- Battle of Baqubah.
- April 6: Operation Black Eagle. Fighting between Coalition forces and the Madhi Army.
- April 18: Bombings across Baghdad kill nearly 200.
- April 23: 2007 Mosul massacre of Yazidi workers, in revenge for the Stoning of Du'a Khalil Aswad.
- The Iraq oil law (2007) is proposed.
- June 13: 2007 al-Askari Mosque bombing blows up two of the mosque’s minarets.
- June 16: Operation Phantom Thunder begins.
- July 12: The Initial Benchmark Assessment Report is released.
- July 16: The 2007 Kirkuk bombings kill 86.
- July 17: Truck bomb in Amirli kills 156.
- July 26: A Baghdad market is bombed, killing 92.
- Operation Phantom Strike begins.
- August 14: 2007 Yazidi communities bombings. In the most deadly insurgent strikes to date, four bombings in Kahtaniya and Jazeera, in northern Iraq, strike Yazidi communities, killing 796 people and injuring more than 1,500.
- Blackwater Baghdad shootings kill 17 Iraqi civilians.
- January 8: Operation Phantom Phoenix begins.
- January 18: 2008 Iraqi Day of Ashura fighting.
- January 23: Ninawa campaign begins.
- Bombings in Baghdad kill 98.
- February 21: 2008 Turkish incursion into northern Iraq Turkey launches an offensive in northern Iraq against PKK rebels.
- July 29: Operation Augurs of Prosperity launched.
- 2008 attacks on Christians in Mosul
- The U.S.-Iraq Status of Forces Agreement, which stipulates that U.S. troops will be out of Iraq by the end of 2011, is approved and ratified by the Iraqi Parliament.
- January 31: Iraqi governorate elections, 2009
- A total of 191 Iraqis were killed in violence during January, the lowest monthly toll since the US-led invasion of March 2003. Sixteen U.S. troops died in Iraq in during the month.
- 19 August 2009 Baghdad bombings kill 101.
- 25 October 2009 Baghdad bombings kill 155.
- 8 December 2009 Baghdad bombings kill 127.
- December 31: The US suffers only four troop deaths, and no combat deaths, the lowest figure since the war began.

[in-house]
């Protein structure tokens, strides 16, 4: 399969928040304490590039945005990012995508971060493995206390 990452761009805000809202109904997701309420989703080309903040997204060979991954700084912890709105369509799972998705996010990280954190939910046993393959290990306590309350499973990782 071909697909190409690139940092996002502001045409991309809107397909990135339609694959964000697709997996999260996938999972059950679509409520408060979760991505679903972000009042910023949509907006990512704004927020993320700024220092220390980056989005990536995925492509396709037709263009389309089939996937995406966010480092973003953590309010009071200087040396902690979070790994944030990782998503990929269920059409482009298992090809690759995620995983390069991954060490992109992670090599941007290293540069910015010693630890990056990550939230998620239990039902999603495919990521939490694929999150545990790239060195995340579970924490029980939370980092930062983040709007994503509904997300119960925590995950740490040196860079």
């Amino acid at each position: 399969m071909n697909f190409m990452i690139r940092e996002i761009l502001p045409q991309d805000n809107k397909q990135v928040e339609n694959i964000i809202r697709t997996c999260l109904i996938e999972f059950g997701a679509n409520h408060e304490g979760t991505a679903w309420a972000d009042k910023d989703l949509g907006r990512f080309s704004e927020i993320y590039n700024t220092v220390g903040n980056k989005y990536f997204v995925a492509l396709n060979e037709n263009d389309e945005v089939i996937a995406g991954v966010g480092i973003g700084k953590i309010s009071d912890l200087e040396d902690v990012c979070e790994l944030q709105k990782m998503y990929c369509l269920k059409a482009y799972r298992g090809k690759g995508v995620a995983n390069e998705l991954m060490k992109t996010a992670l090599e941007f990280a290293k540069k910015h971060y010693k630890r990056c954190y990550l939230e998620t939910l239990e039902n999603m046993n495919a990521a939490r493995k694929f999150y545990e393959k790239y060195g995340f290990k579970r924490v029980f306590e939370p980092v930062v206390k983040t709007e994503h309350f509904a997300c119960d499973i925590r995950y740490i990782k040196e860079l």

- March 7: Iraqi parliamentary election, 2010
- August 18: American combat operations in Iraq end as its last combat brigade departs for Kuwait.
- September 30: 3d Armored Cavalry Regiment conducted a Transition of Authority with 3rd BDE, 3rd ID and assumed responsibility for the five northern Provinces of United States Division-South under MG Vincent Brooks and the 1st Infantry Division.
- "U.S. launches cruise missiles at Saddam". cnn.com. March 20, 2003.
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- New York Times (April 10, 2003). "The Fall of Baghdad". nytimes.com.
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- "Bush Makes Surprise Visit to Troops in Baghdad – Fox News". Fox News. October 20, 2011.
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- "How Bush was whisked to Iraq". BBC News. November 28, 2003. Retrieved April 10, 2010.
- "Iraqis mourn Shia massacre dead". BBC News. March 3, 2004. Retrieved April 10, 2010.
- Peter Baker (2006-10-24). "Bush's New Tack Steers Clear of 'Stay the Course'". The Washington Post.
- At least 26 dead as bombs, shootings shatter Iraq lull. Retrieved on 11 February 2009
- U.S. Casualties in Operation Iraqi Freedom January 2009. GlobalSecurity.Org, Retrieved on 12 February 2009
- U.K. Finishes Withdrawal of Its Last Combat Troops in Iraq
- Iraq coalition casualty count
- "Last US combat brigade leaves Iraq". Al Jazeera English. 20 August 2012. Retrieved 21 July 2012.
- "3d Cavalry Regiment Wikipedia". 15 March 2013. Retrieved 15 March 2013.